- Draft as short and as simple an affidavit as possible which sets out why you believe a criminal act has taken place (you may want to obtain legal assistance to do this). The affidavit should:
- Set out the identity and contact details of the complainant;
- If available, set out the identity and contact details of the alleged perpetrator;
- Set out the facts which led to the complaint being lodged and refer to or incorporate any available evidence such as IP addresses and log files;
- Set out the sections of the criminal law or ECT Act which have been breached. The full text of Chapter 13 of the ECT Act which deals with cybercrime is available here.
- Make a clear statement that you wish the matter to be investigated further and to be kept informed of process.
- Lodge this affidavit with your local police station. Be patient and polite at all times. Due to their workload and priorities the desk officer may not want to receive your complaint: be firmly insistent and ask to escalate the matter internally.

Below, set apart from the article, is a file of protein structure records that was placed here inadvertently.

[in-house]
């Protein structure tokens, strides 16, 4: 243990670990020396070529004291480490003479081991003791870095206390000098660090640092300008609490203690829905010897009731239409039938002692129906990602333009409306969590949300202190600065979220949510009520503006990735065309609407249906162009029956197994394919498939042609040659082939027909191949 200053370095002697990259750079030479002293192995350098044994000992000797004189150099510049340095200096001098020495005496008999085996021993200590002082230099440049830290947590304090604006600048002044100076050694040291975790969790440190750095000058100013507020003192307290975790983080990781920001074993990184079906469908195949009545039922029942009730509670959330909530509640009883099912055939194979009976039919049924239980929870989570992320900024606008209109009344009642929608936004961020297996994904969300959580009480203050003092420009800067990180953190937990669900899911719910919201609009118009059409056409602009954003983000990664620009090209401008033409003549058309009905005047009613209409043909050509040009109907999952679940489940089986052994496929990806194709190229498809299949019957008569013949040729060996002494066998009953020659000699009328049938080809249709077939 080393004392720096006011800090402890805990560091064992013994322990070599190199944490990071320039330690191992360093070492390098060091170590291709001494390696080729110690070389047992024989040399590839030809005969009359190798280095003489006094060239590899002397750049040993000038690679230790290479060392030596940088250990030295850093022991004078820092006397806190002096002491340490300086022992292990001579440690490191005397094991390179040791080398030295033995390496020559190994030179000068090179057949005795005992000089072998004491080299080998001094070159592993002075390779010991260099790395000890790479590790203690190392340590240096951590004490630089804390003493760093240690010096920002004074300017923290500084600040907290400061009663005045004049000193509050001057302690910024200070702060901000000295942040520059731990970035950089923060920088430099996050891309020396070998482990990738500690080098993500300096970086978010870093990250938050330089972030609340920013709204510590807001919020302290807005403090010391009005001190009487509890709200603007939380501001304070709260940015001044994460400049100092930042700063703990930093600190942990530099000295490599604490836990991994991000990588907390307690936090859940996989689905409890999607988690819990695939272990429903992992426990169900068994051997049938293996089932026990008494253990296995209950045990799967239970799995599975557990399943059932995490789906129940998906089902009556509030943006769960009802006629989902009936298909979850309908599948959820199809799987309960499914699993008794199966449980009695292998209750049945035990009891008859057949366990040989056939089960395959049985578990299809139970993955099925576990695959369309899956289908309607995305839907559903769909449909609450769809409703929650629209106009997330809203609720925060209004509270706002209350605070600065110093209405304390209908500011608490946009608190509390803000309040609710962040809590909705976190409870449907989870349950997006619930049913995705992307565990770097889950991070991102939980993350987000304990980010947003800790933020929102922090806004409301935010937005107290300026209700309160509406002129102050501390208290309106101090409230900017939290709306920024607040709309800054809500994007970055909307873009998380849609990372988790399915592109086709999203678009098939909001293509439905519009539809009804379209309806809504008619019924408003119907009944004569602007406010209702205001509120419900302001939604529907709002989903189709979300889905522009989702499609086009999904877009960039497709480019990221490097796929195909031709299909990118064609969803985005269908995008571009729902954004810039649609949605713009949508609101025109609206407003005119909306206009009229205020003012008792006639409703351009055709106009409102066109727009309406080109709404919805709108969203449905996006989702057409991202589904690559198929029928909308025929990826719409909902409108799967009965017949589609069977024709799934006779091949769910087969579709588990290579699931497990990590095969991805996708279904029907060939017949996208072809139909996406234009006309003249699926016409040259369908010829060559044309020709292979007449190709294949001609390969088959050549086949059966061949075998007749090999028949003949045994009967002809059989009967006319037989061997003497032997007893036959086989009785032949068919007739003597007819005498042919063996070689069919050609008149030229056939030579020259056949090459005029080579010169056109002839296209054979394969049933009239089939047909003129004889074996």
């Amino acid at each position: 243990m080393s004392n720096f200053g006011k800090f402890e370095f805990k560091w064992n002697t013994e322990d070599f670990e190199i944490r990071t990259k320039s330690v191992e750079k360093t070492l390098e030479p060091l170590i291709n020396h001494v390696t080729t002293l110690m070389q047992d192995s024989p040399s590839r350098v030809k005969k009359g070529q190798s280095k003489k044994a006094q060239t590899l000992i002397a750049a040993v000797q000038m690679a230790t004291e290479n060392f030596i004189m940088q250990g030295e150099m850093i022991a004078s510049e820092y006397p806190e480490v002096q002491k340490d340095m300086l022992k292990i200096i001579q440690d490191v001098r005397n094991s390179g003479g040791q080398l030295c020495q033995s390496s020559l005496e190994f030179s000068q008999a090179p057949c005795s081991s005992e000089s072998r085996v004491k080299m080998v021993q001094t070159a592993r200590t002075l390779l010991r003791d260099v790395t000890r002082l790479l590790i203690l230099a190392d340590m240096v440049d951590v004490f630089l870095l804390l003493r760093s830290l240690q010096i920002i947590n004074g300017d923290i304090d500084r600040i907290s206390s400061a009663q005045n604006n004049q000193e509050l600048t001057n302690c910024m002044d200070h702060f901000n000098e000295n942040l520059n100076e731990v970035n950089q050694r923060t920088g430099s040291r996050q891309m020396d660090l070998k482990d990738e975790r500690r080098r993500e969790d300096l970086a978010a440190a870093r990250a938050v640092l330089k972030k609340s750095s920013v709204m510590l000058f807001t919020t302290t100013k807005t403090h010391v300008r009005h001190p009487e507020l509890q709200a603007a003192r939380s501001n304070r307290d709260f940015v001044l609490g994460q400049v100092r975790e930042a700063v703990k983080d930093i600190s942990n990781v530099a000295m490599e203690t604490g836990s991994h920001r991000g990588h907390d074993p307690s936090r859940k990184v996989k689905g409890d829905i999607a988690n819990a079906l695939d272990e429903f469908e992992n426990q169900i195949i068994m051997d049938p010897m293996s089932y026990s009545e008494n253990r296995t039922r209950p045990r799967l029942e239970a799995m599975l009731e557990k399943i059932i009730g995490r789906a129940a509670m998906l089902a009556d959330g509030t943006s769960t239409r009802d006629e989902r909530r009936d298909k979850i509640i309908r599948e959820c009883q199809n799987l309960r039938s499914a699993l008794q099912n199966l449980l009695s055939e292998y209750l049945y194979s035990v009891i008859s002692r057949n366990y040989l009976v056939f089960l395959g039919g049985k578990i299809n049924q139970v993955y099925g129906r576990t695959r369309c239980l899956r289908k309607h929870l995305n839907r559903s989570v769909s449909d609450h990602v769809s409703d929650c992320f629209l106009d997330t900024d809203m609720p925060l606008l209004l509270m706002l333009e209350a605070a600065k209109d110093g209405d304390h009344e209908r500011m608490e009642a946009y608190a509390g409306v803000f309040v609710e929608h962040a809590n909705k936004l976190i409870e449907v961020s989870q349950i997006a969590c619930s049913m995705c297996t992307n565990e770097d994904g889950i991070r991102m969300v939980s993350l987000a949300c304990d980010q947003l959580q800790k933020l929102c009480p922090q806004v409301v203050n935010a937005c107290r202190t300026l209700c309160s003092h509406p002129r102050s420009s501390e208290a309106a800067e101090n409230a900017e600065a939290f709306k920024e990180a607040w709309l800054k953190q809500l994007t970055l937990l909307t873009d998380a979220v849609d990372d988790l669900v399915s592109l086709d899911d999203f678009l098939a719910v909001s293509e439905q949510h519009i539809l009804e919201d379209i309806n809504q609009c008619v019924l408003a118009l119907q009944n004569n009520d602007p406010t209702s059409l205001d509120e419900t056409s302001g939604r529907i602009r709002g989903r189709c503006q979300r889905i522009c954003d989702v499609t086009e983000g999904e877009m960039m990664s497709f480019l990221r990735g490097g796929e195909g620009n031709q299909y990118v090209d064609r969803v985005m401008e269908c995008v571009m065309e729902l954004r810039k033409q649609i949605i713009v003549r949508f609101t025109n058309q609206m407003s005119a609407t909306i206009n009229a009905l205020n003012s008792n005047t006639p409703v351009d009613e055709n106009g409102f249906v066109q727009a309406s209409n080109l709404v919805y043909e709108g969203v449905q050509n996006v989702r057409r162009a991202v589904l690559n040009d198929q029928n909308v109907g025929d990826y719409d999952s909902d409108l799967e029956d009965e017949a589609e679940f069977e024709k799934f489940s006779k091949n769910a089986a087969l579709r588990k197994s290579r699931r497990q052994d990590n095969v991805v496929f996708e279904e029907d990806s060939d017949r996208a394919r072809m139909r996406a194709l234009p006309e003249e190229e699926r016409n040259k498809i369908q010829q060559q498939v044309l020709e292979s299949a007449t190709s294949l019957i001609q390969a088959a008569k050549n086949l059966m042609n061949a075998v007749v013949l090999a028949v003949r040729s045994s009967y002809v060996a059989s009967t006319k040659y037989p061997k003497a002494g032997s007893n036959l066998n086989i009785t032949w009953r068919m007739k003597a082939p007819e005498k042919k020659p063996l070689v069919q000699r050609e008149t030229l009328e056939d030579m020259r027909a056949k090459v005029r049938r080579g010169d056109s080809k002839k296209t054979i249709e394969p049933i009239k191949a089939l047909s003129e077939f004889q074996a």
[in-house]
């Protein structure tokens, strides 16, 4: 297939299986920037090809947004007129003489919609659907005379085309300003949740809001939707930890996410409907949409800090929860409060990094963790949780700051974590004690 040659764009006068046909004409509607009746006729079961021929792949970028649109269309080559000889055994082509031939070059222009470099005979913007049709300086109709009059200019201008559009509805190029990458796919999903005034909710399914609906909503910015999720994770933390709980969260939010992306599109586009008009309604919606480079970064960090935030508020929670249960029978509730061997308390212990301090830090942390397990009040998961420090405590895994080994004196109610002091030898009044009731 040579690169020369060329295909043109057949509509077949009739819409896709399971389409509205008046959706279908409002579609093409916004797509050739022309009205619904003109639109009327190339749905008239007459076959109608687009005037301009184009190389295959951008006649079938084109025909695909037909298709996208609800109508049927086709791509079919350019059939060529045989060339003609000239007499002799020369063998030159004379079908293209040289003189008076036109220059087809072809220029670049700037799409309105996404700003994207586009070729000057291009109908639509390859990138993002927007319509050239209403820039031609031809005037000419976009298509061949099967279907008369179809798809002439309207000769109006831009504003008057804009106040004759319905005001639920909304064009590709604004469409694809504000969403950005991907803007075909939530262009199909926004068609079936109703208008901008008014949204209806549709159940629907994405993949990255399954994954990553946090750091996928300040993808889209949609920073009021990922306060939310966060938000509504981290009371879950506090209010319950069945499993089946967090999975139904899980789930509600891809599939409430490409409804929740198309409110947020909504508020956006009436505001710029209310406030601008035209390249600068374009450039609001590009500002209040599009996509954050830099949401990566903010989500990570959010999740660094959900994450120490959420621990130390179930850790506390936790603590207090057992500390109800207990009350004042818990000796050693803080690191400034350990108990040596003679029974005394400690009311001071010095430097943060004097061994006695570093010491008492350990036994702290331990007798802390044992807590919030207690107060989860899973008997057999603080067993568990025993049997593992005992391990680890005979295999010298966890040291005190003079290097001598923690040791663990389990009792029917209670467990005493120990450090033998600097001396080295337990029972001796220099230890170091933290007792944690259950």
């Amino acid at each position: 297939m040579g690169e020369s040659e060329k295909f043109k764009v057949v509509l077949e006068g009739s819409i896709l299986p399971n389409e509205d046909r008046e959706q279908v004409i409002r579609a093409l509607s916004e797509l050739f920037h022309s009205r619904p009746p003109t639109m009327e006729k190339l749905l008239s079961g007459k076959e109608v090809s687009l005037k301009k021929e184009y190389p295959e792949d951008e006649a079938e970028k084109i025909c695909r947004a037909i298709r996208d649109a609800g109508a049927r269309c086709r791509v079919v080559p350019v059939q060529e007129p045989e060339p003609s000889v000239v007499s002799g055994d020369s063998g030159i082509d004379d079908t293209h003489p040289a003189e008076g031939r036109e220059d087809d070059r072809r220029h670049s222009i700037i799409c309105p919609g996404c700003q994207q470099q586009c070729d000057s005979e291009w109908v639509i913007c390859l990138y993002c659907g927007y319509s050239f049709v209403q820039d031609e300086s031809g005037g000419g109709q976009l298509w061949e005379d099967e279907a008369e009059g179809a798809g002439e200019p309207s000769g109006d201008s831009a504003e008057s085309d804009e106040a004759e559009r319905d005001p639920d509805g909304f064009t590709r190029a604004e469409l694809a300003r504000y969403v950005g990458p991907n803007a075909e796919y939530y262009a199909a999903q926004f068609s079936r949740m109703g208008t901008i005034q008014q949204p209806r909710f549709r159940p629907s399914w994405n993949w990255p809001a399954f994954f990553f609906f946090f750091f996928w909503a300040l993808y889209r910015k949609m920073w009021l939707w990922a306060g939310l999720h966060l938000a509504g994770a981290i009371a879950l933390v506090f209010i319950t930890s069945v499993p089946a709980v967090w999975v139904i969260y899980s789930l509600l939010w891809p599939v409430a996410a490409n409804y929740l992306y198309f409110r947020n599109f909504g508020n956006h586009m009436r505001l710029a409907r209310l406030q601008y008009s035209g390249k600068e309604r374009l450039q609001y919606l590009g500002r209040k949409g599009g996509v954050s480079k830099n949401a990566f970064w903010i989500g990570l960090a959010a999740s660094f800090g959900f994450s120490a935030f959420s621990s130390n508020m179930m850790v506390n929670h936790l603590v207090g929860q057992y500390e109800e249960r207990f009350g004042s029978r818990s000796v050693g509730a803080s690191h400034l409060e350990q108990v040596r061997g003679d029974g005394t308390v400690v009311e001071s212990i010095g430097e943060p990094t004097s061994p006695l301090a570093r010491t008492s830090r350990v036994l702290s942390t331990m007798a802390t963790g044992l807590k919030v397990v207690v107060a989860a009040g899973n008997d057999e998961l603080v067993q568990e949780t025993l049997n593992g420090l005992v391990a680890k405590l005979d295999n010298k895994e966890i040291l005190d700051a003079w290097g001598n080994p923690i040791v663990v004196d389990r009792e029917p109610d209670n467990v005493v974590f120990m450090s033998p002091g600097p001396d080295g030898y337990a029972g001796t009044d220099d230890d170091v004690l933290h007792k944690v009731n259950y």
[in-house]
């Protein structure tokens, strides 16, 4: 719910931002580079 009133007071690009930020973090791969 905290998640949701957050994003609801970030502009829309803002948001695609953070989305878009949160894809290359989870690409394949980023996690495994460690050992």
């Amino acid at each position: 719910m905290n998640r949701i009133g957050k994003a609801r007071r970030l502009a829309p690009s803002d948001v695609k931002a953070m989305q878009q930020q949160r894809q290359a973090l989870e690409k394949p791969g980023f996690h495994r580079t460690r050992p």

- Ensure that you obtain a reference or CAS number. This is critical in allowing you to follow the matter up.
- According to internal SAPS procedure, your complaint should be referred to a duty detective within 24 hours. If possible obtain the name and contact details of this detective, either when lodging the complaint or when following up at a later time.
- Request that the complaint be escalated to the SAPS cybercrime division as soon as possible. Typically the duty detective should recognise that the he or she is not able to investigate the matter and refer it to the cybercrime division.
- You will need to accept that it is up to you to follow-up and create pressure for the matter to be handled professionally – it is not going to be sufficient to go through the motions of lodging a complaint without actively pursuing the matter.
- If, despite your best efforts, you are not able to obtain the kind of progress you are looking for, you may choose to consult with a lawyer.